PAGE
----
If more proof was needed that the show is cripplingly overdesigned, when the play eventually returns to Morocco and we get the late appearance of Sofiane's wife Reda (an underused Sirine Saba,) there are scenes spoken entirely in a mix of Arabic and French, requiring surtitles; except they're projected onto the revolving box, so the translations cheerfully slide offstage while you're trying to read them. For the final nail in the design's coffin, once the show's over it takes so long to get everyone out of the box and raise the curtain again, that by the time the actors line up to take their bows the audience have already got tired and stopped applauding.

There are highlights though: Ironically, in a tragedy, one of the best is the downright farcical scene in a restaurant where the truth all comes out very publicly - the little detail that a teenager (Rhys Bailey) at the next table is filming the whole thing on his phone is the cherry on top. And while the buildup might have been 90% Stone's own invention rather than based on the myth, Helen's rash actions when she feels scorned and their devastating consequences for Sofiane mirror the emotional climax of the original plays. There's also a lot of very strong performances whether in the more comic roles for Chahidi and Macmillan or the emotional heft from McTeer, Bouab and Saba. But the wild lurches in tone, and the way the design overwhelms the production, mean whatever Phaedra is trying to say struggles to get through.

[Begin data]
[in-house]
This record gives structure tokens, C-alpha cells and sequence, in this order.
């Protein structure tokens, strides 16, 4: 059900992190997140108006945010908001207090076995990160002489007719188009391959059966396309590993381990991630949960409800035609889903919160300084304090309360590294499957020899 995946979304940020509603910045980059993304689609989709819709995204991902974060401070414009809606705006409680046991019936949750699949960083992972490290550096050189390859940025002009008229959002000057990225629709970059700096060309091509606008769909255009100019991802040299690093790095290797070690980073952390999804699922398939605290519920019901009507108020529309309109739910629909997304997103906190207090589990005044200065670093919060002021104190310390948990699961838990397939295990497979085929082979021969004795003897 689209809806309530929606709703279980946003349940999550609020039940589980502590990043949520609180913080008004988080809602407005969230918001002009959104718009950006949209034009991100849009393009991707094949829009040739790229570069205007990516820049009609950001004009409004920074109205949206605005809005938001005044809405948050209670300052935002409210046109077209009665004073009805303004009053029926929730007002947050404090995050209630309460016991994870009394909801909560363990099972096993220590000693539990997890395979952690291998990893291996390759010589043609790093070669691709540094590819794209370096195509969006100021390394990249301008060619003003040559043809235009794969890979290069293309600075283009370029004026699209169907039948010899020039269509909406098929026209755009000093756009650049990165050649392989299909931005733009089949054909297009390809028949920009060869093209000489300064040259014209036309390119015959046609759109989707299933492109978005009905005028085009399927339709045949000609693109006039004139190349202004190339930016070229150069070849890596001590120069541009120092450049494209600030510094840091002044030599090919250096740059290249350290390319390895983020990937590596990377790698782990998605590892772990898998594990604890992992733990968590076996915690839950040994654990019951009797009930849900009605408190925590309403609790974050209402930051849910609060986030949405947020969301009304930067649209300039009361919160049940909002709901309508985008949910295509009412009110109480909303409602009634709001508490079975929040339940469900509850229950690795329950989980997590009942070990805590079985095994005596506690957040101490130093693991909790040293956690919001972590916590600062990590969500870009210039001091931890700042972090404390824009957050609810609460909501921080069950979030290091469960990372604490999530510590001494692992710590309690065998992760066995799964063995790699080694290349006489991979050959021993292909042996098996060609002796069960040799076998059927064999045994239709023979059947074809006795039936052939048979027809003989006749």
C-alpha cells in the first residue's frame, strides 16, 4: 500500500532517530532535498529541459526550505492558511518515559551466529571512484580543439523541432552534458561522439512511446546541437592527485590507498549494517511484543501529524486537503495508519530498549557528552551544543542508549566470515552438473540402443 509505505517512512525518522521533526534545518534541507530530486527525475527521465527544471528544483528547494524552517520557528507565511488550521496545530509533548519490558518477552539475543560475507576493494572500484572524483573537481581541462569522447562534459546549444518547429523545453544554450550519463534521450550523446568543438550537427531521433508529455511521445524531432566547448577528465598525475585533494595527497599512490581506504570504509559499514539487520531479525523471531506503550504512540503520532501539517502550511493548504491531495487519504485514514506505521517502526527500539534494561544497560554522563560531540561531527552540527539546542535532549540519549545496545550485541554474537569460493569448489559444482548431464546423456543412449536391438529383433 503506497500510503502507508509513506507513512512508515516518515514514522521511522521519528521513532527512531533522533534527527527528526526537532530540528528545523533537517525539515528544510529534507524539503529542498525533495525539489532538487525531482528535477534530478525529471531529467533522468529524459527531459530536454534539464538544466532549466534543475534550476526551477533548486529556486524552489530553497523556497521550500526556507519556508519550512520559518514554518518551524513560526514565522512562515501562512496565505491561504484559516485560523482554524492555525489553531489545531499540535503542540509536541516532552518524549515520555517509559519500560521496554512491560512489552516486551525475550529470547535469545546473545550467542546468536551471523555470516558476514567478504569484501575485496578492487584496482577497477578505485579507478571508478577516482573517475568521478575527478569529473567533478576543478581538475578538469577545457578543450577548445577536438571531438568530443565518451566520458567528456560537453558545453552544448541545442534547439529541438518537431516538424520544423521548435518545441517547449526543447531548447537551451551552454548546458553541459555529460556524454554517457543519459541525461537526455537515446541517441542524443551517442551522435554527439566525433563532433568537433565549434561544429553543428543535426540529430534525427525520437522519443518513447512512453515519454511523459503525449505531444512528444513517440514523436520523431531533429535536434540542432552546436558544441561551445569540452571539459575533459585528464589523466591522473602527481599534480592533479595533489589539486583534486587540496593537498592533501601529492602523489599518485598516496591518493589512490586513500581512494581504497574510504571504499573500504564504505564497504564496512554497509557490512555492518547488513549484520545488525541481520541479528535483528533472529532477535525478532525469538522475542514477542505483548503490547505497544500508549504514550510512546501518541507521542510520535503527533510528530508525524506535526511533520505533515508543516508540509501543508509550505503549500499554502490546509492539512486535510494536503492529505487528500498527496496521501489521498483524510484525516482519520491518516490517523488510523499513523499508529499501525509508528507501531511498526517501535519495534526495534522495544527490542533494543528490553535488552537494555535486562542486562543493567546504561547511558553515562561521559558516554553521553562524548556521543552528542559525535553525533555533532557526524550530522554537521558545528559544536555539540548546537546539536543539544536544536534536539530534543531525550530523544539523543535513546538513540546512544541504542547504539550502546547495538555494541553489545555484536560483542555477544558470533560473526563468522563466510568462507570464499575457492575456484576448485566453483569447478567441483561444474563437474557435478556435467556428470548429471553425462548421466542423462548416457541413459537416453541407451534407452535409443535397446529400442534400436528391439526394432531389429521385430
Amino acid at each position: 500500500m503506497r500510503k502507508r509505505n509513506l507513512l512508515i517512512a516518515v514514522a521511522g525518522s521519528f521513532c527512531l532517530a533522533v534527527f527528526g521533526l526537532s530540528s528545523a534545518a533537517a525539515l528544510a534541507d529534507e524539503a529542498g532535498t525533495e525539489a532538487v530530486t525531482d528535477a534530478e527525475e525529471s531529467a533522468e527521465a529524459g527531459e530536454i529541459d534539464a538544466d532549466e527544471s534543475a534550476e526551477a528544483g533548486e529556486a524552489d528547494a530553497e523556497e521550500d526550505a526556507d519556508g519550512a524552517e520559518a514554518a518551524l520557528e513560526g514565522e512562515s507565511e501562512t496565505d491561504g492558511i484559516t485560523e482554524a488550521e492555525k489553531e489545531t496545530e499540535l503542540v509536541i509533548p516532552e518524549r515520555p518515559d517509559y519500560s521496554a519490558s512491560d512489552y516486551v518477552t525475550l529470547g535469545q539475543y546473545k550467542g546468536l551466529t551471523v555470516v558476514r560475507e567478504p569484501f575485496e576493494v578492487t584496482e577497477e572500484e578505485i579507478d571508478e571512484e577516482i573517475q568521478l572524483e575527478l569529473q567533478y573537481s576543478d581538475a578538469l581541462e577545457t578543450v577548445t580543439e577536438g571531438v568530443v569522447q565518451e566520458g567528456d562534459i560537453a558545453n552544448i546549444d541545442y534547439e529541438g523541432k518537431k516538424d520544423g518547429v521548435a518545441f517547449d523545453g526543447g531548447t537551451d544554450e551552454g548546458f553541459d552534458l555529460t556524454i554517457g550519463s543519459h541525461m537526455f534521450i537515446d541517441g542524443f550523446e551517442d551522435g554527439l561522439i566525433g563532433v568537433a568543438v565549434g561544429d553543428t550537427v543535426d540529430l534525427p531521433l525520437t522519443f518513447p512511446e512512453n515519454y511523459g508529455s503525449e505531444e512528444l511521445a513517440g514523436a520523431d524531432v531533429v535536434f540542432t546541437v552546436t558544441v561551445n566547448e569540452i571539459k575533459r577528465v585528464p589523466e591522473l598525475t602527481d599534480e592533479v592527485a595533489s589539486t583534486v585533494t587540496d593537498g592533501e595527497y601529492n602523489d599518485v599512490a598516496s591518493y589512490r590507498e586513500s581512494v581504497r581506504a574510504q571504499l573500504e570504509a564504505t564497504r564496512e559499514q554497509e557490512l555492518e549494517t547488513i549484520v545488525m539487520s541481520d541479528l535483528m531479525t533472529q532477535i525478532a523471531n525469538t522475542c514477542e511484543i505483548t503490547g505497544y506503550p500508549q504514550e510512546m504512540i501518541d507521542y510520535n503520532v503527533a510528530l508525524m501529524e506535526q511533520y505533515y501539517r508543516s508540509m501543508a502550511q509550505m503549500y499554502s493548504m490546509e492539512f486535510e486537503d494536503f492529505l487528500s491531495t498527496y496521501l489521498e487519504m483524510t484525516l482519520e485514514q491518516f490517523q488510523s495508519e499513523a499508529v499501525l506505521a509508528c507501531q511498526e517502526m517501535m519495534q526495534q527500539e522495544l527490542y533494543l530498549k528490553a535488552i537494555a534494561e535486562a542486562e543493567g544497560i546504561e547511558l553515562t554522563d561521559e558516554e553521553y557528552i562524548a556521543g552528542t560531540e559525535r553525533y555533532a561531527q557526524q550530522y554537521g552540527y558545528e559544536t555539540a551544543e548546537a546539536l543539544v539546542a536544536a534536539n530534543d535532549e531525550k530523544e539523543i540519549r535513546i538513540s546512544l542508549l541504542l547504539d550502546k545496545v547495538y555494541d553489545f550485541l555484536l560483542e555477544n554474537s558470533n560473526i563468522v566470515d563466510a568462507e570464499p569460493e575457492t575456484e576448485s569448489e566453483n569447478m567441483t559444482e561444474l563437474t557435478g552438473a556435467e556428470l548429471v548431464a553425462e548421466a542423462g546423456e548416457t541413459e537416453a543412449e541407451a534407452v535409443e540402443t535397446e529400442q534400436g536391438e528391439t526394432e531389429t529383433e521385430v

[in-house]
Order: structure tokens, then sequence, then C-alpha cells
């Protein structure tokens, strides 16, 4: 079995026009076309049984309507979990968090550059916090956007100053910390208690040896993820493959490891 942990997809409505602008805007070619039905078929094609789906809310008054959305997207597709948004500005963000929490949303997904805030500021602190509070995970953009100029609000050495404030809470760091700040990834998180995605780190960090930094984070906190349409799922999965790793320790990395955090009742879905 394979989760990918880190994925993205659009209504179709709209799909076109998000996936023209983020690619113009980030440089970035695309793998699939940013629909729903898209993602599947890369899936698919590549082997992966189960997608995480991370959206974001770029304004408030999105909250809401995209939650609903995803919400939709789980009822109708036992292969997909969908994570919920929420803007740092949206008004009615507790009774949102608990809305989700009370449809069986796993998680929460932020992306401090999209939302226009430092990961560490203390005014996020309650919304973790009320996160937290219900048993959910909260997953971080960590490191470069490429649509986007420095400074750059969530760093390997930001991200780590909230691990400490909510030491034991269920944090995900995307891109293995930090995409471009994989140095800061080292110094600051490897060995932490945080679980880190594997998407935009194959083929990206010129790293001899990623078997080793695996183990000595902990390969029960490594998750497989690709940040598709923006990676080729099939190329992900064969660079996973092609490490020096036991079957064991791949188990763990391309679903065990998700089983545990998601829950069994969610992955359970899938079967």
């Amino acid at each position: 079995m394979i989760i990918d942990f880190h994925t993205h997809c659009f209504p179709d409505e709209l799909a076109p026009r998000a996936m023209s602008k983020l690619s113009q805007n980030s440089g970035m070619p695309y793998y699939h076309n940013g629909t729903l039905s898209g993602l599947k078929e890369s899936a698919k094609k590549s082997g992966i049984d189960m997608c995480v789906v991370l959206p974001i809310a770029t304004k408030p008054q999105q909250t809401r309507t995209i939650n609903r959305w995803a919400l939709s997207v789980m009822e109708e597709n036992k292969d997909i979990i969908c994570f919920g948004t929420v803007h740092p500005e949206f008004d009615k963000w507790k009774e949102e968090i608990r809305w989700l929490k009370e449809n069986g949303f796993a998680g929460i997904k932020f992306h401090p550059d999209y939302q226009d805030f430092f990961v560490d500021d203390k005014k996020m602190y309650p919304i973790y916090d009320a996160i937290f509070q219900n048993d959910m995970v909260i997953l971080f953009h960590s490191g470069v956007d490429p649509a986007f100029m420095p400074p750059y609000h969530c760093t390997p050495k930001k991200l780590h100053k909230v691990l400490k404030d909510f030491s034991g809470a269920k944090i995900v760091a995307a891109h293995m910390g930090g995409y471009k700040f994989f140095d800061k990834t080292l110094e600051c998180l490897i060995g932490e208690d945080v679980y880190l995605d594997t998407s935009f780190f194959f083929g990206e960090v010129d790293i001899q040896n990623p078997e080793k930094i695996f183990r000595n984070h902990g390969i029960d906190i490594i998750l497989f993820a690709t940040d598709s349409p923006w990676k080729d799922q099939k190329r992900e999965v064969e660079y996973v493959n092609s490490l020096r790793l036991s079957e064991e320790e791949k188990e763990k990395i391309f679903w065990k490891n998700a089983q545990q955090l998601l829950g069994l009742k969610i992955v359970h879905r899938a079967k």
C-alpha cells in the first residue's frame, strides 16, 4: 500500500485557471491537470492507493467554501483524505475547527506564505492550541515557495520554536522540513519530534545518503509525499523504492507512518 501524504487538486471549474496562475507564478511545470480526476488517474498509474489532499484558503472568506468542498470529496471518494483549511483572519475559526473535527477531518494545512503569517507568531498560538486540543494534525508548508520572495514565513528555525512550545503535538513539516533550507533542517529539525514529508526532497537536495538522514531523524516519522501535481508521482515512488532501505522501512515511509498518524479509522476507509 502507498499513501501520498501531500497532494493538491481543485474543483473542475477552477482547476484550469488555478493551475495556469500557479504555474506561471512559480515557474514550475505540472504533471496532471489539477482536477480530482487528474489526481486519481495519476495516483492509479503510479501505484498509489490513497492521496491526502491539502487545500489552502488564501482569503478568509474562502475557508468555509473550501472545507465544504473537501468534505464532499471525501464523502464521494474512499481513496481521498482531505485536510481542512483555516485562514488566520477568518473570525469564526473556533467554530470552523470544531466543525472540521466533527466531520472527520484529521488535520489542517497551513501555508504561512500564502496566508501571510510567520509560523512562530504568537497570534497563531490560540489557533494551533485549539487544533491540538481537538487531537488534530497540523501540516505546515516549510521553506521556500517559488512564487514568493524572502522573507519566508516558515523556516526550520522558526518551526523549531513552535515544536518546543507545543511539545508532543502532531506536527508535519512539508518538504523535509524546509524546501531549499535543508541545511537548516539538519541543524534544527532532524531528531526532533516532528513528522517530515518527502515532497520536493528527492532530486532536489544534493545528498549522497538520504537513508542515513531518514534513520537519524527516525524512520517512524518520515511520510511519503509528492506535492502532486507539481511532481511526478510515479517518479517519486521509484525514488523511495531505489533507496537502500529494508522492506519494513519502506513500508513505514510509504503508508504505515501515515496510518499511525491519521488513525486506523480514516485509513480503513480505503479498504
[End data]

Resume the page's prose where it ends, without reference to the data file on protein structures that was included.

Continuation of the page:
PS: If London theatre is working its way through the cast of Call My Agent!, can we please arrange:
(a) that we next get the Roger Allam/Thibault de Montalembert Comedy of Errors the universe is crying out for, and
(b) once we've done the French Netflix shows, can we move onto the Spanish ones next? The cast of Élite's trousers won't drop themselves you know.

Phaedra by Simon Stone is booking until the 8th of April at the National Theatre's Lyttelton.

Running time: 2 hours 45 minutes including interval.

Photo credit: Johan Persson.

No comments:

Post a Comment